How To Make A Cast Iron Pot Holder From A Repurposed Gun Rack -

How to Make a Cast Iron Pot Holder from a Repurposed Gun Rack

While browsing the internet the other night, I came across an interesting question.

The question was how do you store your cast iron? Many ideas accompanied the answer, and I shared how I stored mine and posted a picture.

Surprisingly, my phone blew up consistently for the following hours because people were interested in how to recreate this nifty cast iron pot holder my husband had made by upcycling a few items.

Since it was such a big hit, I wanted to share it with you too. If you’re interested in creating a pot rack or in a simple way to store your cast iron pans, here’s what you need to know:

You’ll Need:

1. Dismantle Gun Rack

Finding a single horizontal gun rack is not easy. Many racks offer two or more areas to store the guns horizontally.

The reason being, most people own more than one gun. They also like to place their weapons where they’re on display for both pride and safety reasons.

However, when creating a pot holder, you only need one layer of the gun rack. Therefore, you must dismantle the gunrack to where you have the two end pieces.

The idea is to place the curtain rod in the ends for it to rest as a gun would.

2. Attach Rod

fixing the curtain rod to the gun rack

This next step is simple. It’s important to make sure the dowel rod is secured to the rack because this is what will be holding up heavy cast iron pans.

You’ll need wood screws and an impact to attach the dowel rod to the gun rack. Place the rod securely at each end of the gun rack and drive screws into the ends.

When done correctly, the shower curtain rod should have a screw through it which attaches it to the wood of the gun rack.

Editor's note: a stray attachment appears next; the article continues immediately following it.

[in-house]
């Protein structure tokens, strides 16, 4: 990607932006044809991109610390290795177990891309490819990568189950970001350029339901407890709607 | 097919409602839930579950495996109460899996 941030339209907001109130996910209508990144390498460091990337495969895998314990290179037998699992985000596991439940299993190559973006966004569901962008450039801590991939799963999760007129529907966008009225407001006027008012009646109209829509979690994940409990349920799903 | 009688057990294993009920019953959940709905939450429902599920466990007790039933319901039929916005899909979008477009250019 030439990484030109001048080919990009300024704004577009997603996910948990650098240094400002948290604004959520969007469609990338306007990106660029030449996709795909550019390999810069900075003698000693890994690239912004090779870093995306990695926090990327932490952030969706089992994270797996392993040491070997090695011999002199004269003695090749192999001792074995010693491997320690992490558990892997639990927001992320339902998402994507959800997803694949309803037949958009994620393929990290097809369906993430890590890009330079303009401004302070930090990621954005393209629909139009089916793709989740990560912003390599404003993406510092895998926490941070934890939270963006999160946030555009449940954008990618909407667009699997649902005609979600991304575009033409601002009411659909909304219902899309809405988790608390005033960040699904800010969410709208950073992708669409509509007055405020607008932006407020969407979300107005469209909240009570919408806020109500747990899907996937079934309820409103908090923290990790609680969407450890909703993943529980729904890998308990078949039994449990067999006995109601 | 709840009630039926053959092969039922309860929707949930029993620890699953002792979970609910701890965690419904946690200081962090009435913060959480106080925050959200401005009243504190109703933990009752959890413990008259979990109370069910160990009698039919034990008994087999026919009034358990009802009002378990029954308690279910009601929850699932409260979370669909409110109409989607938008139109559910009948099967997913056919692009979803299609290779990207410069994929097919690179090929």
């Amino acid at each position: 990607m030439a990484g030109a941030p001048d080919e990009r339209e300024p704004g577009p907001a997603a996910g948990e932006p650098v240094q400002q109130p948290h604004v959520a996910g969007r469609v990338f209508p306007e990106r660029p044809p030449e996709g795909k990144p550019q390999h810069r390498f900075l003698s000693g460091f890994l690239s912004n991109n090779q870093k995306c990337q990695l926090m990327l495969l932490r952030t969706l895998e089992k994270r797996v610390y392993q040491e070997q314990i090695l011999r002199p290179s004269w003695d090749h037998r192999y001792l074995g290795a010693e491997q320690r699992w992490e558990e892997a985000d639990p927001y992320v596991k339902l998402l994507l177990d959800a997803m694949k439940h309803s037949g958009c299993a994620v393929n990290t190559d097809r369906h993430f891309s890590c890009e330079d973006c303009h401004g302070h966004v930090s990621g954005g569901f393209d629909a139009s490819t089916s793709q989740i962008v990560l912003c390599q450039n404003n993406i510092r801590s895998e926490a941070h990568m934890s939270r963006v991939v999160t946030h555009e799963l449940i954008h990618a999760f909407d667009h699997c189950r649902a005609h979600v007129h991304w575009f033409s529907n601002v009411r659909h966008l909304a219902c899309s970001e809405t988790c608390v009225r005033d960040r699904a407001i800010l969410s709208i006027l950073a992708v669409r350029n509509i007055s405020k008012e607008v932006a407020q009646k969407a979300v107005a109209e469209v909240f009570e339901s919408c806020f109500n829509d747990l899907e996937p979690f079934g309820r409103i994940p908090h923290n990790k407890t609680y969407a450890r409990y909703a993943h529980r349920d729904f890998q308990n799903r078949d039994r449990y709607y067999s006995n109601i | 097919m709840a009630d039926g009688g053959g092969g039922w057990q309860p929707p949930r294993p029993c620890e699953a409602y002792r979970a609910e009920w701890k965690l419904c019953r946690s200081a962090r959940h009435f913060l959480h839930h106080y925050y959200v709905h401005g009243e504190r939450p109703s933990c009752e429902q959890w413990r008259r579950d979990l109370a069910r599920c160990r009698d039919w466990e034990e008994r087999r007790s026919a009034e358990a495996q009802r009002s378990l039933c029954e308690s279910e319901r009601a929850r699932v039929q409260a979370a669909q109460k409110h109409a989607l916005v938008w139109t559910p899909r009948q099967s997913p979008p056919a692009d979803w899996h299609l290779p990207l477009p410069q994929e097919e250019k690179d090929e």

If you miss this step, your toes could pay the price, so make sure the dowel rod is attached securely.

3. Insert Cup Hooks

pot rack cup hooks

This step is the part which was a breeze for my husband but drove me insane. If you have a firm grip, you should have no trouble screwing the cup hooks into the wooden dowel rod.

I, however, had a hard time applying pressure and screwing something into a piece of wood simultaneously.

I found it easier to predrill a hole in the dowel rod to encourage the cup hooks to screw into the wood easier. It’s up to you and what your comfort level is.

Make sure you consider spacing before adding the hooks. Our hooks are approximately six inches apart.

4. Hang on the Wall

This step is pretty self-explanatory. First, make sure to search for the studs in the walls before hanging the cast iron pot holder.

It’s vital because if you don’t attach the holder to a stud, it’ll be supported by drywall only. Drywall tears easily under pressure.

Considering this pot holder was built with the intention of hanging cast iron on it, it’s vital it be attached to studs in the wall.

You can sometimes tell when you’ve hit a stud by knocking on the wall. It will sound as if you’re hitting wood under drywall instead of the typical hollow noise you hear when tapping drywall only.

However, if you don’t feel comfortable using the knocking technique, you can also use a stud finder to make this task easier.